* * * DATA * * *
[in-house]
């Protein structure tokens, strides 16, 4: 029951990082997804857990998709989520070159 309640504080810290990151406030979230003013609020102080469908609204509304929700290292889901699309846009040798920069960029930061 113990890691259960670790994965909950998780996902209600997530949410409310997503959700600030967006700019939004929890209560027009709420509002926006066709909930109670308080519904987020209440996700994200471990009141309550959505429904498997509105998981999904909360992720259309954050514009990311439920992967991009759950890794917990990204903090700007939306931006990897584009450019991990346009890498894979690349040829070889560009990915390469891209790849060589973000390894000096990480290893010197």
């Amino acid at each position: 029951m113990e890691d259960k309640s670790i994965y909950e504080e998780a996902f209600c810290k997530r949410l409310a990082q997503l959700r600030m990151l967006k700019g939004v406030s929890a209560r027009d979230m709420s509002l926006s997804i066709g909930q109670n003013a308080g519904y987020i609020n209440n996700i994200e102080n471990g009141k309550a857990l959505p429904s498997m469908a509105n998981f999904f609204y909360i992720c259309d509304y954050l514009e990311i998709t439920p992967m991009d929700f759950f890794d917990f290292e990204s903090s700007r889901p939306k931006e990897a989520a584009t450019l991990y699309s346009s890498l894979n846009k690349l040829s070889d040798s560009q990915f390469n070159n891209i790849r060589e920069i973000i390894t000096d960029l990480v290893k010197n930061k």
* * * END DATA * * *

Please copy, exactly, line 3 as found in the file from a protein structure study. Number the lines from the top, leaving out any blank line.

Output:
């Amino acid at each position: 029951m113990e890691d259960k309640s670790i994965y909950e504080e998780a996902f209600c810290k997530r949410l409310a990082q997503l959700r600030m990151l967006k700019g939004v406030s929890a209560r027009d979230m709420s509002l926006s997804i066709g909930q109670n003013a308080g519904y987020i609020n209440n996700i994200e102080n471990g009141k309550a857990l959505p429904s498997m469908a509105n998981f999904f609204y909360i992720c259309d509304y954050l514009e990311i998709t439920p992967m991009d929700f759950f890794d917990f290292e990204s903090s700007r889901p939306k931006e990897a989520a584009t450019l991990y699309s346009s890498l894979n846009k690349l040829s070889d040798s560009q990915f390469n070159n891209i790849r060589e920069i973000i390894t000096d960029l990480v290893k010197n930061k």